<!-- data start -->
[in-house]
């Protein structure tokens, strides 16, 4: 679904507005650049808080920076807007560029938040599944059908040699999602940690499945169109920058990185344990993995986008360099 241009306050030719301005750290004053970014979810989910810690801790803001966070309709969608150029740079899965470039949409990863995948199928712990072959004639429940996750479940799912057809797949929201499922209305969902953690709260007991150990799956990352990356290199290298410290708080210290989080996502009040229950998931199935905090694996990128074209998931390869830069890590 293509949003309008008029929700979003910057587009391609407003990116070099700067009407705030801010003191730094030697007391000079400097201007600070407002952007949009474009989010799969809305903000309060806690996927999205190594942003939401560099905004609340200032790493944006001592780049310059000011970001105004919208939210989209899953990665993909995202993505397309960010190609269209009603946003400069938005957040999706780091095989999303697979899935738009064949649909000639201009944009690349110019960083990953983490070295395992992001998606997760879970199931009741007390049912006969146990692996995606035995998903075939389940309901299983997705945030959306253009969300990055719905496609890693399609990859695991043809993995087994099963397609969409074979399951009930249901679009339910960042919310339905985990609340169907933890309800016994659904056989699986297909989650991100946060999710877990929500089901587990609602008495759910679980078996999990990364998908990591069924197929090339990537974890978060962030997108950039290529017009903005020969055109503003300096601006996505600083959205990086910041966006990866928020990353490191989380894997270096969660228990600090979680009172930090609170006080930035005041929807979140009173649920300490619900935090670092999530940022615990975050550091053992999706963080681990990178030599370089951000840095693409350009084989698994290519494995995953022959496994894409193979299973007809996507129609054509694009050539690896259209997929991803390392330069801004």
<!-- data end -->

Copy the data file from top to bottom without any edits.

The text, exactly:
[in-house]
């Protein structure tokens, strides 16, 4: 679904507005650049808080920076807007560029938040599944059908040699999602940690499945169109920058990185344990993995986008360099 241009306050030719301005750290004053970014979810989910810690801790803001966070309709969608150029740079899965470039949409990863995948199928712990072959004639429940996750479940799912057809797949929201499922209305969902953690709260007991150990799956990352990356290199290298410290708080210290989080996502009040229950998931199935905090694996990128074209998931390869830069890590 293509949003309008008029929700979003910057587009391609407003990116070099700067009407705030801010003191730094030697007391000079400097201007600070407002952007949009474009989010799969809305903000309060806690996927999205190594942003939401560099905004609340200032790493944006001592780049310059000011970001105004919208939210989209899953990665993909995202993505397309960010190609269209009603946003400069938005957040999706780091095989999303697979899935738009064949649909000639201009944009690349110019960083990953983490070295395992992001998606997760879970199931009741007390049912006969146990692996995606035995998903075939389940309901299983997705945030959306253009969300990055719905496609890693399609990859695991043809993995087994099963397609969409074979399951009930249901679009339910960042919310339905985990609340169907933890309800016994659904056989699986297909989650991100946060999710877990929500089901587990609602008495759910679980078996999990990364998908990591069924197929090339990537974890978060962030997108950039290529017009903005020969055109503003300096601006996505600083959205990086910041966006990866928020990353490191989380894997270096969660228990600090979680009172930090609170006080930035005041929807979140009173649920300490619900935090670092999530940022615990975050550091053992999706963080681990990178030599370089951000840095693409350009084989698994290519494995995953022959496994894409193979299973007809996507129609054509694009050539690896259209997929991803390392330069801004």